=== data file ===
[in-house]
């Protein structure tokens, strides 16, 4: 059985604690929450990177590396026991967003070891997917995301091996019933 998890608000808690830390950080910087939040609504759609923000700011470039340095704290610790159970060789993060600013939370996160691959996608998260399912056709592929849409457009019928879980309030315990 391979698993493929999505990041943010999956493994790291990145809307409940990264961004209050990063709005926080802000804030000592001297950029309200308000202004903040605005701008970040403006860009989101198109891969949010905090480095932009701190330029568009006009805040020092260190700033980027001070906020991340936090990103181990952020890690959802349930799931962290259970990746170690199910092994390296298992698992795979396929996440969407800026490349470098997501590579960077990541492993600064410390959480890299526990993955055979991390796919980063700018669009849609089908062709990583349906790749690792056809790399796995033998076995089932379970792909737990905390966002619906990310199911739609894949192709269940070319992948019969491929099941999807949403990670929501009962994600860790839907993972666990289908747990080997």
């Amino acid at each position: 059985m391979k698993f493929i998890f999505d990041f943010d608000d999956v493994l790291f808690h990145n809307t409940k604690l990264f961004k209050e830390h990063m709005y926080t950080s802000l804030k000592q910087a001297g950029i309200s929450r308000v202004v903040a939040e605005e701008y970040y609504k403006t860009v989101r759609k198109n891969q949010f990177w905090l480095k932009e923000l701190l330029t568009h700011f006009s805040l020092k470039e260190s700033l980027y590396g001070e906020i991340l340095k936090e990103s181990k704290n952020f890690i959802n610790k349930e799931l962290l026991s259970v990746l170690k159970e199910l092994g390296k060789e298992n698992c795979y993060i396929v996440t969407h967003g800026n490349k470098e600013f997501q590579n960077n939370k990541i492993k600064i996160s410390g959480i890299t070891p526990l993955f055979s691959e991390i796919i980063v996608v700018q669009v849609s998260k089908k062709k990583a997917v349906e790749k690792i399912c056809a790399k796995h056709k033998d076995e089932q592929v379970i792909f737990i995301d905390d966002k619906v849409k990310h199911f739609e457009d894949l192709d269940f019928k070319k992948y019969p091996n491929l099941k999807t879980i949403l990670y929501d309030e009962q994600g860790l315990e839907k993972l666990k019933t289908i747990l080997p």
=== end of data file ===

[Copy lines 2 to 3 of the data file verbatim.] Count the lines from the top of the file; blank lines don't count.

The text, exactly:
């Protein structure tokens, strides 16, 4: 059985604690929450990177590396026991967003070891997917995301091996019933 998890608000808690830390950080910087939040609504759609923000700011470039340095704290610790159970060789993060600013939370996160691959996608998260399912056709592929849409457009019928879980309030315990 391979698993493929999505990041943010999956493994790291990145809307409940990264961004209050990063709005926080802000804030000592001297950029309200308000202004903040605005701008970040403006860009989101198109891969949010905090480095932009701190330029568009006009805040020092260190700033980027001070906020991340936090990103181990952020890690959802349930799931962290259970990746170690199910092994390296298992698992795979396929996440969407800026490349470098997501590579960077990541492993600064410390959480890299526990993955055979991390796919980063700018669009849609089908062709990583349906790749690792056809790399796995033998076995089932379970792909737990905390966002619906990310199911739609894949192709269940070319992948019969491929099941999807949403990670929501009962994600860790839907993972666990289908747990080997």
């Amino acid at each position: 059985m391979k698993f493929i998890f999505d990041f943010d608000d999956v493994l790291f808690h990145n809307t409940k604690l990264f961004k209050e830390h990063m709005y926080t950080s802000l804030k000592q910087a001297g950029i309200s929450r308000v202004v903040a939040e605005e701008y970040y609504k403006t860009v989101r759609k198109n891969q949010f990177w905090l480095k932009e923000l701190l330029t568009h700011f006009s805040l020092k470039e260190s700033l980027y590396g001070e906020i991340l340095k936090e990103s181990k704290n952020f890690i959802n610790k349930e799931l962290l026991s259970v990746l170690k159970e199910l092994g390296k060789e298992n698992c795979y993060i396929v996440t969407h967003g800026n490349k470098e600013f997501q590579n960077n939370k990541i492993k600064i996160s410390g959480i890299t070891p526990l993955f055979s691959e991390i796919i980063v996608v700018q669009v849609s998260k089908k062709k990583a997917v349906e790749k690792i399912c056809a790399k796995h056709k033998d076995e089932q592929v379970i792909f737990i995301d905390d966002k619906v849409k990310h199911f739609e457009d894949l192709d269940f019928k070319k992948y019969p091996n491929l099941k999807t879980i949403l990670y929501d309030e009962q994600g860790l315990e839907k993972l666990k019933t289908i747990l080997p």